Connect with James Madison University and learn more about how our people and programs are making positive change in the world
Consider this your invitation to
Be the Change.
Jessica Lewis ('08) balances graduate studies and helping Centennial Scholars
By Sara Riddle ('10)
Joanne Gabbin and Jessica Lewis
After getting a head start with the JMU/Clark County High School partnership program, Jessica Lewis ('08) came to JMU in 2006 having already earned an associate degree. She spent half her days in high school classes and the other half at Lord Fairfax Community College. JMU has a transfer student agreement with Lord Fairfax, and Clark County High School students who participate in the JMU partnership program get to visit campus for a week, meeting professors, eating in the dining hall and experiencing college life in the "Bridge Program" summer camp.
"Flexibility is not a known element of public schools, but at the time, college credits were your ticket to a strong university," says Lewis. Two years after high school, Lewis graduated from JMU with an English major and two minors in art and creative writing. Now, she is among the youngest in JMU's graduate program in writing, rhetoric and technical communication.
Lewis' writing and art background drove her to study document design and graphic design. "WRTC promised to help find employment opportunities, which is tough for writers right now," she says. Currently, Lewis puts her writing skills to use as editor of Prima Lux, the JMU newsletter for diversity programs. Each semester, she contacts administrators in charge of programs supporting campus diversity and comes up with original stories. She also edits and designs the newsletter.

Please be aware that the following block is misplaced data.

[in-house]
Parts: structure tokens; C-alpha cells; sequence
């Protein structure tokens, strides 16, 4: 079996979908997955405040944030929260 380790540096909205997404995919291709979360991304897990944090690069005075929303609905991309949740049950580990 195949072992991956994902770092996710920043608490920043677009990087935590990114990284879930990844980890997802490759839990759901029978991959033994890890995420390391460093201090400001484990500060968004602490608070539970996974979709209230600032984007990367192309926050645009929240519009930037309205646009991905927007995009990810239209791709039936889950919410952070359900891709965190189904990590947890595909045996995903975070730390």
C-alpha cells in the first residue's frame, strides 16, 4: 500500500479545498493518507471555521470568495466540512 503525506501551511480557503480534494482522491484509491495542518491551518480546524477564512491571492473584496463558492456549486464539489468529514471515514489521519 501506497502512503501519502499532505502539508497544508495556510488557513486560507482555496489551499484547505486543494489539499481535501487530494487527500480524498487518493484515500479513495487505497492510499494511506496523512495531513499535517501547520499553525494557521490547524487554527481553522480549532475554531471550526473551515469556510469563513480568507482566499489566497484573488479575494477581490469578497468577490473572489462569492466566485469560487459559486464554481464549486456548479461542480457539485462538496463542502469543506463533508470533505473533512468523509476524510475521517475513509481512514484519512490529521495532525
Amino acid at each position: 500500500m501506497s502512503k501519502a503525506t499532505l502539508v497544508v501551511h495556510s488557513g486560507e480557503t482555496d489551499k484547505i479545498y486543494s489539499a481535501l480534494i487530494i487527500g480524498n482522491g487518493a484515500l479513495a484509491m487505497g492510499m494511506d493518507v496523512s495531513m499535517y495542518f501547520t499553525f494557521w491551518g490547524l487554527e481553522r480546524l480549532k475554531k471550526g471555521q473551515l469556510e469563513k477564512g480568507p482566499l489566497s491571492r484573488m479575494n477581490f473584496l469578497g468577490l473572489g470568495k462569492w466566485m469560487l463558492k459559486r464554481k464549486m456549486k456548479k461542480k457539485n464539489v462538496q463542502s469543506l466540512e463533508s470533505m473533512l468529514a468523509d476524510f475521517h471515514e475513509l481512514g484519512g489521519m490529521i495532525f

Several JMU professors helped strengthen Lewis' writing. She is thankful to several English professors — Joanne Gabbin for teaching her "poetry's voice," Dabney Bankert for showing her "how to make her way in the world," and Inman Majors for helping her improve her fiction writing.
Lewis also stays busy as a graduate assistant in the JMU Centennial Scholar program. She keeps track of 10 students, mentoring and helping them throughout the year in studying, socializing and adjusting to the college experience. "I get to work with students who are so unique and diverse, and I just love that," she explains. "It is a mecca of culture."